Sunday, February 6, 2011

Uwharrie Mountain Run & Country Bear Jamboree

2/5 race 1:40 something with left foot taped

HR avg 169 max 183

In retrospect it doesn't seem so bad, but on the course I remember feeling like a bad person for guilting the +1 into going ahead with the 20 miler after experiencing the difficulty firsthand.  I knew the first hill would be bad, but my training style actually hurt me on the course.  In training I employ the "never walk" strategy of running.  I might drop back to a snail's pace on certain hills, but I maintain my running form with a higher foot speed and a shorter stride.  This strategy doesn't work for Uwharrie, or at least not with the training hills we have here in the Triangle.  I was expecting to walk the first hill due to the bottleneck at the start, but I really thought I would be able to run the rest.  I wasn't even close, my heart rate would stay in the 170's even walking some of them!

Then there is the terrain issue.  Narrow single track with roots and rocks everywhere.  Not to mention the mud and standing water from all the rain.  I'm still not sure how I didn't fall or run into a tree at some point.  I made a point to mentally tell myself to focus if I felt my mind wandering or if I had to take a drink etc, as even a millisecond lapse in watching the trail could put you on your ass or worse.

I've never had any problems with my back on runs since I did C25K, but I aggravated it in spin class on Thursday and then sleeping in a strange bed didn't help.  I didn't even give the back pain I felt in spin class a second thought until it hit me on the course.  This resulted in shooting pain and spasms in my lower back that would intensify every time I walked.  The pain would get worse when I would first start running again and eventually subside, but as soon as I walked again it would come back with a vengeance.  I started to feel like I was visually hunched over from the pain, and did my best to correct my posture.  Telling myself to push my hips forward and land with everything lined up on each step.

I also had some calf problems toward the end of the race, I had to slow myself on some of the downhills as my outer right calf started hurting toward the end.  My two bottles worked out great, as this allowed me run right past the aid station at mile 5.  My Timex Global Trainer registered 8.1 miles and the actual course is 8.4, so it did a pretty good job with the extreme tree cover and elevation changes.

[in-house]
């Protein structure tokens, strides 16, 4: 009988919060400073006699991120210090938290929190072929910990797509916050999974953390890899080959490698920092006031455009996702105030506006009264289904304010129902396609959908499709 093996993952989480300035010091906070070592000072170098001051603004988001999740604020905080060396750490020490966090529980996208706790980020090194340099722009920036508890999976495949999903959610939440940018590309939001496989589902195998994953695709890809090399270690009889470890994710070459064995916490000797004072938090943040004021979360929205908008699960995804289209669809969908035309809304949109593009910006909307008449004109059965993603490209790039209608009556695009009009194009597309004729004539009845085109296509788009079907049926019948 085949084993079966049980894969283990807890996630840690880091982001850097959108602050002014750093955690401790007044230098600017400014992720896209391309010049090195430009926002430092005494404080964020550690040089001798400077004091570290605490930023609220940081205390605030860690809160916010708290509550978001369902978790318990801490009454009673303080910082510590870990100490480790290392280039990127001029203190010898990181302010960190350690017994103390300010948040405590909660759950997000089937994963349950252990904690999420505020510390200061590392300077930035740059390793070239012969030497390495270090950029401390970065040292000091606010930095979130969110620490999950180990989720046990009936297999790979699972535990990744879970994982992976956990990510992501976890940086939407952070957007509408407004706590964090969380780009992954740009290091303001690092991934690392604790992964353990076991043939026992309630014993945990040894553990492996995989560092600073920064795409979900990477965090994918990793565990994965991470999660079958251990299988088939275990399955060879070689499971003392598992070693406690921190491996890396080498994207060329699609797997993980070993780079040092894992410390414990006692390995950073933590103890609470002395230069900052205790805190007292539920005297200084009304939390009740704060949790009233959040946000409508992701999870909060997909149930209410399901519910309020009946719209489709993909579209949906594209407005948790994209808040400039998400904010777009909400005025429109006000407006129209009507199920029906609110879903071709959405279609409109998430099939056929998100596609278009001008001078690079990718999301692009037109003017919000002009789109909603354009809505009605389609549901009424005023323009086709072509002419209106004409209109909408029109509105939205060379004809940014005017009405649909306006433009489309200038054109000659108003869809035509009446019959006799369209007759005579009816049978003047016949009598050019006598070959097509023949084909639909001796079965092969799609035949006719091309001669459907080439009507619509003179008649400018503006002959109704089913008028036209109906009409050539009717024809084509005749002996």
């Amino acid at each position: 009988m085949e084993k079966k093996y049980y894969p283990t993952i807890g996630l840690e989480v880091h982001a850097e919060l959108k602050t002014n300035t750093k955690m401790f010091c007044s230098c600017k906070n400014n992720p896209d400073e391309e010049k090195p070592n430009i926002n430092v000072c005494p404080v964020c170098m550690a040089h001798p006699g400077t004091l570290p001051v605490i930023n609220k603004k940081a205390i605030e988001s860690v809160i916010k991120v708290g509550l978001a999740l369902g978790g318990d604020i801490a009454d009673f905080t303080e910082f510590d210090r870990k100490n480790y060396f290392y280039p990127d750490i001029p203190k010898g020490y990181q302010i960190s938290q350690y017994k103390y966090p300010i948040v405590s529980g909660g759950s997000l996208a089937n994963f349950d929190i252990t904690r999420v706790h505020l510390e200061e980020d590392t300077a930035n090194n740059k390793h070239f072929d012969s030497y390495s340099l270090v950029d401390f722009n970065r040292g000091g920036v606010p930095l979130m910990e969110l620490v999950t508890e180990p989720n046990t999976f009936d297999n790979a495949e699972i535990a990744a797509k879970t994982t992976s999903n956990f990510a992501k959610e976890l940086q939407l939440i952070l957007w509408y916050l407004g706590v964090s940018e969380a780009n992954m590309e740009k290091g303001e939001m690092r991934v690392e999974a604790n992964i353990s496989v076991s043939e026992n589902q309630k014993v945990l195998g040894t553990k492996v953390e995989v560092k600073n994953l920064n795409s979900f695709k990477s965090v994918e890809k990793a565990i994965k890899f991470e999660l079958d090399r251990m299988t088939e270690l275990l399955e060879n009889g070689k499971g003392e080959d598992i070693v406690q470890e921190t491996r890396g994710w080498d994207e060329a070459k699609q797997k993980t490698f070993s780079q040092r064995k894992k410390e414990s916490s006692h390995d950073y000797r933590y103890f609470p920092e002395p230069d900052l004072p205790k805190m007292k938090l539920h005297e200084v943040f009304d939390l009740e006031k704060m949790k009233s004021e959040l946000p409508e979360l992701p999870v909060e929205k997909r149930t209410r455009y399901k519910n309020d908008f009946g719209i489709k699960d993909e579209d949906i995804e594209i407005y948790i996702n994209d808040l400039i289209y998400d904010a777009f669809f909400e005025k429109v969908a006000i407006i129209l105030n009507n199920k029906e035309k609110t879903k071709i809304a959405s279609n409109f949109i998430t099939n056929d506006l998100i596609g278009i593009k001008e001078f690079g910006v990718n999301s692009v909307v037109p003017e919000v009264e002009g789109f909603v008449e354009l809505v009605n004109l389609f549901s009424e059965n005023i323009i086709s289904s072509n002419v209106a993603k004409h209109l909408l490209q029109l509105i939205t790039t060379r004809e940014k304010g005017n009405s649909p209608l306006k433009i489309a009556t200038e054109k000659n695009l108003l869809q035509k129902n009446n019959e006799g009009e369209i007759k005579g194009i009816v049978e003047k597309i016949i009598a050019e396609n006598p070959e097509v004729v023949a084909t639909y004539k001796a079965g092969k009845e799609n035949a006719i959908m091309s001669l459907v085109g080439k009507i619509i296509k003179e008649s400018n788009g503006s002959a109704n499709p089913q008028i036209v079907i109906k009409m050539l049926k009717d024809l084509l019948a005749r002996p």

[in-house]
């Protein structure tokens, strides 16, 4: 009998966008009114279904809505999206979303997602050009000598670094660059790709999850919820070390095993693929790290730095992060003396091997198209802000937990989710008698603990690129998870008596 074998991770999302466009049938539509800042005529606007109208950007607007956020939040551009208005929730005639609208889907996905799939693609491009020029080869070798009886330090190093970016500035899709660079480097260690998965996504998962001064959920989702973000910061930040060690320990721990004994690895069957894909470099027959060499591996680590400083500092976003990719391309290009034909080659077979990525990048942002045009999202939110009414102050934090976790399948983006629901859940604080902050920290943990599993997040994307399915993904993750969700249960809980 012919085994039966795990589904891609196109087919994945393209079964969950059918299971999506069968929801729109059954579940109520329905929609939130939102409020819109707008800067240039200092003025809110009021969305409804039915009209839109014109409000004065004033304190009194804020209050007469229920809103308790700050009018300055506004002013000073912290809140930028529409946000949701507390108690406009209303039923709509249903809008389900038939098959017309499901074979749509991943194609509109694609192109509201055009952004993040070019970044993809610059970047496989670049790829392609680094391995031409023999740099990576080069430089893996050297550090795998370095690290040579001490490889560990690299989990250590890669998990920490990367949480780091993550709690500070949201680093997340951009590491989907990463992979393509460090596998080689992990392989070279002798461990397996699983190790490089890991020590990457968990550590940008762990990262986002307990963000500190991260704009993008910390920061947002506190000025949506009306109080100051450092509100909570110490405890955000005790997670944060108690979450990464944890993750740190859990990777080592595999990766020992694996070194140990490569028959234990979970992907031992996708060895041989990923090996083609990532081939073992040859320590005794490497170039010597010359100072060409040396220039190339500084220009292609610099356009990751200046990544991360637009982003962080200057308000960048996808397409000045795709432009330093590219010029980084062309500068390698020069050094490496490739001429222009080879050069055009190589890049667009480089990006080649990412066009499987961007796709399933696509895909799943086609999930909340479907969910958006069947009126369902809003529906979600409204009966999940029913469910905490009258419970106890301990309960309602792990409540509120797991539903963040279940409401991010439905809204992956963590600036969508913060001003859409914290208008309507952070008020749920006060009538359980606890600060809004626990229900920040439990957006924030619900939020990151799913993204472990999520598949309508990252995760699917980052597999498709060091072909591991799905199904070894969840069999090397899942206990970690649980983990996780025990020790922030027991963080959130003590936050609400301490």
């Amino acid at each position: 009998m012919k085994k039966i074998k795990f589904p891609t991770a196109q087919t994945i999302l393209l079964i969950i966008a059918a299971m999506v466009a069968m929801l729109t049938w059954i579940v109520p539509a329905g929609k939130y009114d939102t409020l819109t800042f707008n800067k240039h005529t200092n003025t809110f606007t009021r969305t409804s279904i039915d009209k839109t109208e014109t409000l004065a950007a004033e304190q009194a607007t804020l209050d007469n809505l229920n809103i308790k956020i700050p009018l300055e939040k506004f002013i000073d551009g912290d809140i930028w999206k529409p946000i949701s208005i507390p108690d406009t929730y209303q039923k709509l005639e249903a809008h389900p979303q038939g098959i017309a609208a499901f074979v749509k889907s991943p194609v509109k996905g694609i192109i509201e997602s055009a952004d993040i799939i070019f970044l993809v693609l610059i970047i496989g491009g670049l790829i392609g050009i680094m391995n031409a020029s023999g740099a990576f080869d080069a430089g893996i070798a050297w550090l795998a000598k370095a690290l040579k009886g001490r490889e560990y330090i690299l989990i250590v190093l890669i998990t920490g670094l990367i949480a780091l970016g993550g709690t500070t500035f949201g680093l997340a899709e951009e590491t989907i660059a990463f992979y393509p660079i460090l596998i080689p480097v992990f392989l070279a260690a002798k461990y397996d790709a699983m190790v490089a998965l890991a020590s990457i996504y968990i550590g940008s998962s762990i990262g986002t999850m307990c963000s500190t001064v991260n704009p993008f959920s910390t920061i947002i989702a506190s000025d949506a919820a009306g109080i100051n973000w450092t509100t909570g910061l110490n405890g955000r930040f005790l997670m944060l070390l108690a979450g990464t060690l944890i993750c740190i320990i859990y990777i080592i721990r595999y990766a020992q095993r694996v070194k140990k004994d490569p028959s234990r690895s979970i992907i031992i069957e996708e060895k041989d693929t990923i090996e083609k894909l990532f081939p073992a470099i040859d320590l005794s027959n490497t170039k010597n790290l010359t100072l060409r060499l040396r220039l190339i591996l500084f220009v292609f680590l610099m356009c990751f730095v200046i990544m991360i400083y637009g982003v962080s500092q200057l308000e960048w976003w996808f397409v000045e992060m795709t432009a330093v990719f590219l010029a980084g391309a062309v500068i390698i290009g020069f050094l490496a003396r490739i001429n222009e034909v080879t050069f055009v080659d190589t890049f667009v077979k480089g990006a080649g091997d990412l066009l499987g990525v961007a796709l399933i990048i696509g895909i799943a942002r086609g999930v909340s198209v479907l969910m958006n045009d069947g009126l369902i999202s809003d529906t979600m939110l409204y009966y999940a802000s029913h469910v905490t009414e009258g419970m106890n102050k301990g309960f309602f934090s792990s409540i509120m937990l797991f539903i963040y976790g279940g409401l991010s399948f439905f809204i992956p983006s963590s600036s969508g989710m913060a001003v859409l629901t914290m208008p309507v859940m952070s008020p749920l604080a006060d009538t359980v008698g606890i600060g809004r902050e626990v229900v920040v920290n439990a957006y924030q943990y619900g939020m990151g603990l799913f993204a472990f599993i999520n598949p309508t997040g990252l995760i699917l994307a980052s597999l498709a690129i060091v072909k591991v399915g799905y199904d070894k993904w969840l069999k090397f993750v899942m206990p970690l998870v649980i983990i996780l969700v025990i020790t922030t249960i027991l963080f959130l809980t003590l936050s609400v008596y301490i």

When I got into the van for the ride back to the parking area I realized my right shoulder was cramping horribly.  I don't know if this points to a nutrition issue or just a training limitation.  I started eating all my snacks out of my drop bag.  One packet of margarita Clif shot bloks, a Kind bar, a packet of chocolate hazelnut butter.  I also took the salt tab I was carrying around.  I'll be curious to see how the right shoulder feels when I start lifting again on Monday.

What would I do differently:

I made the mistake of over dressing on top.  I should have ditched the jacket or my silk base layer before the start.  I might ditch the sunglasses in the future if I have to walk at any point.

I made some mistakes on the course.  I should have gone ahead and passed people in the beginning especially on the downhills.  Due to being so heavy I fly downhill and if I have to slowdown it just burns out my legs more quickly.  I finally gave up being polite and passed about 10 people on one downhill section.

mental toughness:
I could have pushed myself more.  I walked longer than I needed to on some sections and stopped running sooner than I had to on some of the hills, as well.  I'm thinking I might setup an alarm for 170bpm and see if I can keep my heart rate above that for an entire training session.

Would I train differently?

Umm, more hills, longer hills, steeper hills...did I mention hills?  I need to string together more training runs without injuring myself.  I need to do more pace work, so I can improve my recovery between bursts of maximum exertion.  This will help me on obstacle courses as well as the hills.


  1. Walking can be a good strategy, sometimes it's even faster than trying to run up a hill. I always try to go for even effort instead of even pace.
    And don't be shy about passing people, after all, it is a race. "ON YOUR LEFT!"

  2. Thanks for the tips and congrats on the 5th place finish. I can't imagine running 8 miles that fast let alone 40!